NDAA’s JROTC STEM Grant Program Must Now be Fully Funded

By Norberto Salinas, Senior Counsel and Director of Global Workforce Policy, Intel

The final FY2021 National Defense Authorization Act contains a provision critical to expanding STEM education in the United States. Based on the Providing Resources and Organization to Maximize Opportunities for Training and Education in STEM (PROMOTES Act), the language in the NDAA will establish a grant program to increase the training and education of Junior Reserve Officers’ Training Corps (ROTC) students in science, technology, engineering and math (STEM) fields.

When signed into law, the provision will provide a framework to prepare JROTC students with the necessary skills to develop future innovations and become the next generation of technologists. However, $20 million in funding must still be provided through Department of Defense appropriations legislation to put this program into practice. This essential funding will provide support for instructors; the acquisition of materials, hardware, and software; efforts and events that improve the quality of the educational experience; the development of travel opportunities; mentoring programs and informal education; and the pursuit of certifications in STEM subjects.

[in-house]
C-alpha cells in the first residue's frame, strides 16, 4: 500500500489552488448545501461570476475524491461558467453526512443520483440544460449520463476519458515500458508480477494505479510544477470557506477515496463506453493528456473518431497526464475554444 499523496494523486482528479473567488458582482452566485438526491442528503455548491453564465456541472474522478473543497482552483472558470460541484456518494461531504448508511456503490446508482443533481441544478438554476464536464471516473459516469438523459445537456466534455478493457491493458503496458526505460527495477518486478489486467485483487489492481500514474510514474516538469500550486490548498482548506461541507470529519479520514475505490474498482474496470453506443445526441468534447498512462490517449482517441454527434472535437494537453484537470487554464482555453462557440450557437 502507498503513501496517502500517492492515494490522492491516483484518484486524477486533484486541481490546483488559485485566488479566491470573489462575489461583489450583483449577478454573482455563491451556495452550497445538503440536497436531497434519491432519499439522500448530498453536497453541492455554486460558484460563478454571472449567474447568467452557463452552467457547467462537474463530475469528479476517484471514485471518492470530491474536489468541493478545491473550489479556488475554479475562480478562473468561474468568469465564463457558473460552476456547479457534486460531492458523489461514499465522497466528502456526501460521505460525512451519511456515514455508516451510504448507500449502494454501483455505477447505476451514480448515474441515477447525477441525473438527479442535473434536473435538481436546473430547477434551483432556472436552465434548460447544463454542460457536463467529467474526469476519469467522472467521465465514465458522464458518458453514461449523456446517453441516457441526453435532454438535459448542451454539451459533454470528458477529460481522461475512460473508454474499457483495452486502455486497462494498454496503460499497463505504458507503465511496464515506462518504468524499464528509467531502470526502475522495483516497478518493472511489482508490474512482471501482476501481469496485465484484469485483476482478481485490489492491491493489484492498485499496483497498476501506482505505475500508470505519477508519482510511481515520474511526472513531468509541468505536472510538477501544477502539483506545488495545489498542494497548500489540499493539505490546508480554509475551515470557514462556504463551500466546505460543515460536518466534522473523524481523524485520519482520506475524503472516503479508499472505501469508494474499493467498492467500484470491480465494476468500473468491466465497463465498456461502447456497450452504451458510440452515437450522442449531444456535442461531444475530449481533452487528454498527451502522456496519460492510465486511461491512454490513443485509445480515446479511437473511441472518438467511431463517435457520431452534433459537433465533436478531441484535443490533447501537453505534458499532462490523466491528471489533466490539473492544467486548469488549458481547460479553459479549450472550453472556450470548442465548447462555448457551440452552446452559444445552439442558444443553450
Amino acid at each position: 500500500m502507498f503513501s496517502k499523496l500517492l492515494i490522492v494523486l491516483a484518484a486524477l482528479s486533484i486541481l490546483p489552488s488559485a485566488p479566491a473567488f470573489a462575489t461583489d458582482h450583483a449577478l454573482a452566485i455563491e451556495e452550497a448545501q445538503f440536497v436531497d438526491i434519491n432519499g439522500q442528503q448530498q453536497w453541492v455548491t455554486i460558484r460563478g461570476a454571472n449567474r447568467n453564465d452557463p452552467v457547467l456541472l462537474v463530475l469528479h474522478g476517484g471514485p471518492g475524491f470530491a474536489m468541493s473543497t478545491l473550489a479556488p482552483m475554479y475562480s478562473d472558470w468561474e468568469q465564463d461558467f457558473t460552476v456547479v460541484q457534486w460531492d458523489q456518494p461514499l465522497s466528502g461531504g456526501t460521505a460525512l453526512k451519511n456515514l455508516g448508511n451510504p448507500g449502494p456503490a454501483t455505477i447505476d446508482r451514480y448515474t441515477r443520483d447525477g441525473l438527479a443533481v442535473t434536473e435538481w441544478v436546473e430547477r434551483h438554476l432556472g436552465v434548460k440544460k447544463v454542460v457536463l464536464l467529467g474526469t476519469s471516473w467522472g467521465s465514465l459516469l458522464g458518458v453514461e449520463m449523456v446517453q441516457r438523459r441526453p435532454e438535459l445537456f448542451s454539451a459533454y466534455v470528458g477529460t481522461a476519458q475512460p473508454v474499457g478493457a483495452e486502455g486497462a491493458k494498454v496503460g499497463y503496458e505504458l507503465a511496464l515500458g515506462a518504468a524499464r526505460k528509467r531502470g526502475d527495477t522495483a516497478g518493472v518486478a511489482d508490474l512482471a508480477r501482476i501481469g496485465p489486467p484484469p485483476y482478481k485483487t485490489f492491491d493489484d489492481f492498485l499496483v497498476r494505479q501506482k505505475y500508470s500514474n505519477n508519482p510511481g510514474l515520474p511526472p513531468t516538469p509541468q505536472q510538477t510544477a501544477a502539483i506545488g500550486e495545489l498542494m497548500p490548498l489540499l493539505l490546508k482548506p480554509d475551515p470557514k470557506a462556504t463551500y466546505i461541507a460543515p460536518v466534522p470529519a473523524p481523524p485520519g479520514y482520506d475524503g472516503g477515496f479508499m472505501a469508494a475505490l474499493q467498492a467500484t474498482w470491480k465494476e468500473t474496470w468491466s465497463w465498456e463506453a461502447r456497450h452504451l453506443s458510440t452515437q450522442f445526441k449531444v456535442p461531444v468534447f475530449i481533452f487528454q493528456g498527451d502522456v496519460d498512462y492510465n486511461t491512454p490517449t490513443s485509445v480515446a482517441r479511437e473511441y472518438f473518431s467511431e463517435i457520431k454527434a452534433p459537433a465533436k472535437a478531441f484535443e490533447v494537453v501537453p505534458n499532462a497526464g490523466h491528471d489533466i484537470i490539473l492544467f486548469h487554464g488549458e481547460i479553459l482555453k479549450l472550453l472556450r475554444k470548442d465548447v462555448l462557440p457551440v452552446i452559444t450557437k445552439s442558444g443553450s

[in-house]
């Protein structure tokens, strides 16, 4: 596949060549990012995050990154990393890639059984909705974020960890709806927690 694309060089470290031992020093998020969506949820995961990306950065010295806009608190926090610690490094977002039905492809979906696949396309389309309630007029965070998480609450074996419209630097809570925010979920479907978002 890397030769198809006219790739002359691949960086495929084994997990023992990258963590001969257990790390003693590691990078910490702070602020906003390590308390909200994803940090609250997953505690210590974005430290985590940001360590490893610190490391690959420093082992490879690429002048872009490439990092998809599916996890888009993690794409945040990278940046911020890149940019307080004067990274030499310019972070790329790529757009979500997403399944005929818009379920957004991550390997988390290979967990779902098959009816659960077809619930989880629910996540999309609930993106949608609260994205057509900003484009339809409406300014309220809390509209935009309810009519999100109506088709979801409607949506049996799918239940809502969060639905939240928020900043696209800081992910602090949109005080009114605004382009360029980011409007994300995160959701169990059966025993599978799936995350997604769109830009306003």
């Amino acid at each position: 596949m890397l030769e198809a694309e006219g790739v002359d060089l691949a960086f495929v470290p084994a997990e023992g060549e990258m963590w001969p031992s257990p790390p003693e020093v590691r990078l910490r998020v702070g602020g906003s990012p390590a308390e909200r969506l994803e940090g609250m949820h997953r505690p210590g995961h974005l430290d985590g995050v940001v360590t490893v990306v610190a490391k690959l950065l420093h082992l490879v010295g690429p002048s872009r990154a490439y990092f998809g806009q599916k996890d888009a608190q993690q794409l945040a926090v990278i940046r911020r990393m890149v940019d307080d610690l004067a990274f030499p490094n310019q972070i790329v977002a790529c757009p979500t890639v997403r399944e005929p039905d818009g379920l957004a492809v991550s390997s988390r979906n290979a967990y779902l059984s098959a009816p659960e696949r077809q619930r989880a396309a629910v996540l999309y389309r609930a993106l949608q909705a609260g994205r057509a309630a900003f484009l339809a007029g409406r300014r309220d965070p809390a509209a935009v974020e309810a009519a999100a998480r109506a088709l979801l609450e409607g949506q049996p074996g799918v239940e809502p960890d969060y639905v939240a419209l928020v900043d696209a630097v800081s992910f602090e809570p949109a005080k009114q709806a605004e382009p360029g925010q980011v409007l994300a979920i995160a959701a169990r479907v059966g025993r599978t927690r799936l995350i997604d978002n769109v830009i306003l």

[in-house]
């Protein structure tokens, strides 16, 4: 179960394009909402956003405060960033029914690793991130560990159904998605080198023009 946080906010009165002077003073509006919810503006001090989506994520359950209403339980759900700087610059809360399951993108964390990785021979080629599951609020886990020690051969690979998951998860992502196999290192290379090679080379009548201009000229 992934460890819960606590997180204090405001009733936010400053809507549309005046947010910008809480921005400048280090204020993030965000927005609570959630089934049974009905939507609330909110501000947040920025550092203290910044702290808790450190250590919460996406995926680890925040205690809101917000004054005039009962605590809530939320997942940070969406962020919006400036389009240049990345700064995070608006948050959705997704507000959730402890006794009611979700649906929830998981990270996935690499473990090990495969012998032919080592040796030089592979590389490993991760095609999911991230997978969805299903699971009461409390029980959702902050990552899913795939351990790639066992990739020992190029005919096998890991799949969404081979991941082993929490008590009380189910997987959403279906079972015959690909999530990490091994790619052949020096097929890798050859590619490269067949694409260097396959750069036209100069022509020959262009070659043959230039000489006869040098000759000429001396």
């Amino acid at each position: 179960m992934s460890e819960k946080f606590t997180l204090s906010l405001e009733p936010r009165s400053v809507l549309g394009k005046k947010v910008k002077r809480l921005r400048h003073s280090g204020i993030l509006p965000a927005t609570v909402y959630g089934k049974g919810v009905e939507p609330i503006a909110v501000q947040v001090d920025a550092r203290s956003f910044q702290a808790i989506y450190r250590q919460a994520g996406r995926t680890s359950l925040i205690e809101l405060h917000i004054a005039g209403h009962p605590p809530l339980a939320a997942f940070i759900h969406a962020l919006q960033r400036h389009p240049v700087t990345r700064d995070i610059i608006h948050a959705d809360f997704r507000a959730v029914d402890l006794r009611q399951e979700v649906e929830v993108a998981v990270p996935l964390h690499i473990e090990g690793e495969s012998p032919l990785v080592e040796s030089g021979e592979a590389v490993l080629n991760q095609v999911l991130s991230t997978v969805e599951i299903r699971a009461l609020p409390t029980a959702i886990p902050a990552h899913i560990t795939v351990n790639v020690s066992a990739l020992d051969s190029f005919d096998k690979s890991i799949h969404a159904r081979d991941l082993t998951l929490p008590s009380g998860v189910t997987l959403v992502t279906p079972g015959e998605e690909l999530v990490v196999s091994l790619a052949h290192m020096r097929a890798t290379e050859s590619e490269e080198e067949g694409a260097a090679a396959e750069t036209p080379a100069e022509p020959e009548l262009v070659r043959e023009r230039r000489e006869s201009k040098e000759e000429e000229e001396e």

Through the NDAA, Congress has recognized the urgent need to increase access to STEM training among diverse student populations. JROTC cadets are an untapped resource to help fill the future STEM workforce pipeline, as many of the 545,000 cadets nationwide are underrepresented minorities, over 40% are female, and 68% do not have access to AP computer science courses in their schools. They also have already proven that STEM education initiatives within the JROTC program can be successful.

In an Oklahoma JROTC-CS Demonstration Project, three Air Force JROTC partner schools increased capacity for computer science and cybersecurity, and despite the COVID-19 pandemic, students are succeeding. Teachers have also been able to attend cybersecurity professional development sessions, and AP Computer Science Principles courses are being implemented at partner schools.

As we look to the future, we must ensure that there is a diverse, well-trained generation of STEM talent ready to fill the jobs of tomorrow. These jobs will bolster our economy, strengthen our national security and maintain the U.S.’ status as a global leader in next-generation science and technology. We strongly encourage Congress to appropriate $20 million to fully support these JROTC STEM programs.